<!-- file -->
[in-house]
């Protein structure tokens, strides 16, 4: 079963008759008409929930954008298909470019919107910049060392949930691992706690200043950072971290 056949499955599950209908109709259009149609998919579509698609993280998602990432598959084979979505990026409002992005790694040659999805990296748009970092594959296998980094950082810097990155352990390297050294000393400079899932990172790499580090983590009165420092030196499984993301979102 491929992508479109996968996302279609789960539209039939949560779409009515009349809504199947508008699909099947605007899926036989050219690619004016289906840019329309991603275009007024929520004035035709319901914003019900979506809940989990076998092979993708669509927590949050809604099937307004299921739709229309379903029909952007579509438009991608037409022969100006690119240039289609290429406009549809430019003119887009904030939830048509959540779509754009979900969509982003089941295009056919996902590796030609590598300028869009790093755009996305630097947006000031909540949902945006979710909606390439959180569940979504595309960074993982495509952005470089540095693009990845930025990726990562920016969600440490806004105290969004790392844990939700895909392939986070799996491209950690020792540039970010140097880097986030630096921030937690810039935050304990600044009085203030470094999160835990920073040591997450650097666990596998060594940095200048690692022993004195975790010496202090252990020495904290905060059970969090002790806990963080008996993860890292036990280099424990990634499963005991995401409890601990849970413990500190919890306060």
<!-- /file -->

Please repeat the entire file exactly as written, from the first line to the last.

[in-house]
């Protein structure tokens, strides 16, 4: 079963008759008409929930954008298909470019919107910049060392949930691992706690200043950072971290 056949499955599950209908109709259009149609998919579509698609993280998602990432598959084979979505990026409002992005790694040659999805990296748009970092594959296998980094950082810097990155352990390297050294000393400079899932990172790499580090983590009165420092030196499984993301979102 491929992508479109996968996302279609789960539209039939949560779409009515009349809504199947508008699909099947605007899926036989050219690619004016289906840019329309991603275009007024929520004035035709319901914003019900979506809940989990076998092979993708669509927590949050809604099937307004299921739709229309379903029909952007579509438009991608037409022969100006690119240039289609290429406009549809430019003119887009904030939830048509959540779509754009979900969509982003089941295009056919996902590796030609590598300028869009790093755009996305630097947006000031909540949902945006979710909606390439959180569940979504595309960074993982495509952005470089540095693009990845930025990726990562920016969600440490806004105290969004790392844990939700895909392939986070799996491209950690020792540039970010140097880097986030630096921030937690810039935050304990600044009085203030470094999160835990920073040591997450650097666990596998060594940095200048690692022993004195975790010496202090252990020495904290905060059970969090002790806990963080008996993860890292036990280099424990990634499963005991995401409890601990849970413990500190919890306060």